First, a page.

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Lifebook

The best history books are packed with first-hand accounts, detailed anecdotes and unique perspectives that reveal real human life stories from a distinct period in time.  

As  Remembrance  Sunday  approaches  (13th  November),  the  memories  of  those  who  have  lived  through times of war are firmly at the forefront of the nation’s minds.

While thousands  of people have incredible stories to share of their experiences  of these times, many keep these tales to themselves or fail to document them so they can be passed on to future generations.

Although 64 per cent of Brits admit to being told war stories by their parents or grandparents* only eight per cent of these storytellers have managed to write them down. In fact, one in five of those who experienced theSecond  World  War  first-hand  has  forgotten  many  experiences  completely,  meaning  they  have  already missed the opportunity to document these important pieces of social history.

The  importance  of  preserving  these  informative  and  irreplaceable  insights  led  entrepreneur,  Roy  Moëd  to create  LifeBook –  a  bespoke  autobiography  service –  which  he  set  up  in 2012  after  encouraging  his  own father to document his memories.

“My  father  was  nearing  the  end  of  his  life,  was  almost blind  and  felt  he  didn’t  have  much  to  contribute anymore,” comments Mr MoëdJules Moed LifeBook. “I wanted to find him a project to work on, something he could look forward to.

“I knew there would be stories from his past that he might feel a little uncomfortable sharing with me so I sent a friend to meet with him once a week so he didn’t have to hold back or have the worry of telling me a story he had already told me a thousand times.”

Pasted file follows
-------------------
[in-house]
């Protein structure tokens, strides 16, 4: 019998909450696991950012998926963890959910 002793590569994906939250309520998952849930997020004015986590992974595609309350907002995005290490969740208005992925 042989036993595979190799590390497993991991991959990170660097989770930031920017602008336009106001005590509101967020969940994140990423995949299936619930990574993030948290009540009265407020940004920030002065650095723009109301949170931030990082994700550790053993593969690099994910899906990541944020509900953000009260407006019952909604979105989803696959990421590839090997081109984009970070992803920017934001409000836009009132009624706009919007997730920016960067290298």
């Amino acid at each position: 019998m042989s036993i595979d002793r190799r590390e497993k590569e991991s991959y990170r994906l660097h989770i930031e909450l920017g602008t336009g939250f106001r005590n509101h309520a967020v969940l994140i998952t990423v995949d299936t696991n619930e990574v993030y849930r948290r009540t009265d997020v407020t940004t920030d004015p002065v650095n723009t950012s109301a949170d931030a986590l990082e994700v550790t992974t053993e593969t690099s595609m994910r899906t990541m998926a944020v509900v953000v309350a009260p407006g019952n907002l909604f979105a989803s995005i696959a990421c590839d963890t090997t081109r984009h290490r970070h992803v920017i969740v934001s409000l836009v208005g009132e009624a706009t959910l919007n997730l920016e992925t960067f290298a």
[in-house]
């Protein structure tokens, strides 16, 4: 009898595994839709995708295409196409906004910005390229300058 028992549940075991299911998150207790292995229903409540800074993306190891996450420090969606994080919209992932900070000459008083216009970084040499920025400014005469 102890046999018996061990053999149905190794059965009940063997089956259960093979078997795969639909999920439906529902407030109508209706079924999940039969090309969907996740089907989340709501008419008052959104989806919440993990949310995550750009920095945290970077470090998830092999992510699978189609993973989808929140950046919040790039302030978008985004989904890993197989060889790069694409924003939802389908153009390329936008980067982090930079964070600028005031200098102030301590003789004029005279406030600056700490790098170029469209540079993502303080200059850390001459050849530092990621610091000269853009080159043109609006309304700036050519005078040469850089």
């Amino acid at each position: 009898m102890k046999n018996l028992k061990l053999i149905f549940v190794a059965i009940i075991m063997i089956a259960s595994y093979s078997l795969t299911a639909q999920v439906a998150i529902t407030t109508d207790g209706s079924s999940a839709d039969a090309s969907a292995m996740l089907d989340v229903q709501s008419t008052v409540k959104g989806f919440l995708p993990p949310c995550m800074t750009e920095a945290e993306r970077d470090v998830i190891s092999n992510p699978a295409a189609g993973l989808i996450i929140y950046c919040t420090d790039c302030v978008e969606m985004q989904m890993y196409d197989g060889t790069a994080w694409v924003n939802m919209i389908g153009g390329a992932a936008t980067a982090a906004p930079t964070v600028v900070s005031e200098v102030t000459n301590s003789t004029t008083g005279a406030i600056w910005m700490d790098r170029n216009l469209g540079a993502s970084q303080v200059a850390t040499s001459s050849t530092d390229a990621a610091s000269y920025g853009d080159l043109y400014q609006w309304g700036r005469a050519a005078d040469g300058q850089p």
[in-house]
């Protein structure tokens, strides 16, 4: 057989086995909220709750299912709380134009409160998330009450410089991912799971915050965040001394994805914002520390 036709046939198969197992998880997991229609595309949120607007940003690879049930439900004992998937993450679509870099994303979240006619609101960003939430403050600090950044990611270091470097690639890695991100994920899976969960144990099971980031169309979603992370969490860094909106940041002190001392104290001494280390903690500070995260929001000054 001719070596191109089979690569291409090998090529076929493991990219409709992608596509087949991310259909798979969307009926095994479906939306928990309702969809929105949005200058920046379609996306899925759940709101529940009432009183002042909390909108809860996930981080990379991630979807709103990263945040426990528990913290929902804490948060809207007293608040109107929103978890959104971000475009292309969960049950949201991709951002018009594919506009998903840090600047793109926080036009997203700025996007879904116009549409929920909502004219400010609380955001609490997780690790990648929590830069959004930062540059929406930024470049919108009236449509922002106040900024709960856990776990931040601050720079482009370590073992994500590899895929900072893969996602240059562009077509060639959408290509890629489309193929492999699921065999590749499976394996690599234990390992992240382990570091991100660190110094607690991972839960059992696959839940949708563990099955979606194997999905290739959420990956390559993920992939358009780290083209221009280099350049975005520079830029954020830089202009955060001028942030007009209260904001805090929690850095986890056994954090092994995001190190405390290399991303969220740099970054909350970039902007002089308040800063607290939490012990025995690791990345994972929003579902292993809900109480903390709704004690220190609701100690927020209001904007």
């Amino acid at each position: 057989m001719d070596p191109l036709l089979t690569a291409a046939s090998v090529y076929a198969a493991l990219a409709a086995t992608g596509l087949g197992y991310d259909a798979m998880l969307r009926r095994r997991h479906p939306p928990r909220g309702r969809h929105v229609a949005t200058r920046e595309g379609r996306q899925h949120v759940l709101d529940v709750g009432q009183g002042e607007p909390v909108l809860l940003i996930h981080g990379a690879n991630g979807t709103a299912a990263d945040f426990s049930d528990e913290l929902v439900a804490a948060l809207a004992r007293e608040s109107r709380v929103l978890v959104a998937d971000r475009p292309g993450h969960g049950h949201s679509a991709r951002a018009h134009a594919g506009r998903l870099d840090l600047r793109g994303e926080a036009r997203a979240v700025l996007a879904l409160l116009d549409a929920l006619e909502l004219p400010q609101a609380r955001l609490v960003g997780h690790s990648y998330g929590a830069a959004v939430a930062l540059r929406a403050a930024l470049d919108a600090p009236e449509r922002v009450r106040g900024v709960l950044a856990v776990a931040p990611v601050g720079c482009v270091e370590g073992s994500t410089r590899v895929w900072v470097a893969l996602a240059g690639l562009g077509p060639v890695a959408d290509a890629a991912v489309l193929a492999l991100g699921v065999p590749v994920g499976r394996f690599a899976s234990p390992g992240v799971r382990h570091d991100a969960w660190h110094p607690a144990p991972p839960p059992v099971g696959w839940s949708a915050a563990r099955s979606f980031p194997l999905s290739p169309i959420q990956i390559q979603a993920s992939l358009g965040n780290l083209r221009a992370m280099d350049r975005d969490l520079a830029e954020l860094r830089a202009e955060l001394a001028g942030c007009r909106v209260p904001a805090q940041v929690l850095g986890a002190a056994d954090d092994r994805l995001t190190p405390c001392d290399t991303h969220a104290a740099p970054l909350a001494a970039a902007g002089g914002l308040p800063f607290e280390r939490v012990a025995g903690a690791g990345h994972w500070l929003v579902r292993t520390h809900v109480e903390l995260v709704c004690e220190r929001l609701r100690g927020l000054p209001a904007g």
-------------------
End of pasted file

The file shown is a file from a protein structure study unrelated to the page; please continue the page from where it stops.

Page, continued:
Forgotten war stories brought alive with the help of Surrey autobiography company

Mr  Moëd’s father  passed  away  before  they  were  able  to  finish  the book  completely  but  provided  the inspiration  to  set  up  LifeBook.  The  aim  was  to  encourage  other  people  to  start  the  journey  of  storytelling, share their life stories and leave a lasting legacy.

LifeBook sends an interviewer,  weekly for a period of 12 weeks, to interview and record a person’s stories. After  each  session,  their verbal  recollections  are  turned  into the  written  word –  in  the  author’s voice –and then amended and edited as the author sees fit.

Once  the  chapters  have  been  written  and  approved,  they  are  then  typeset  into  five hand-crafted,  stitched linen-covered, 160-page hardback books, including up to 60 photographs.

To date LifeBook has helped several hundred people across 15 different countries document their stories for family and friends – many of them First and Second World War veterans.

Mr Moëd adds: “Although these books are very much something for the family of the authors to treasure for years  to  come  they  are  often  shared  with  friends  and  kept  for,  as  yet,  unborn  grandchildren  and  great grandchildren.” 

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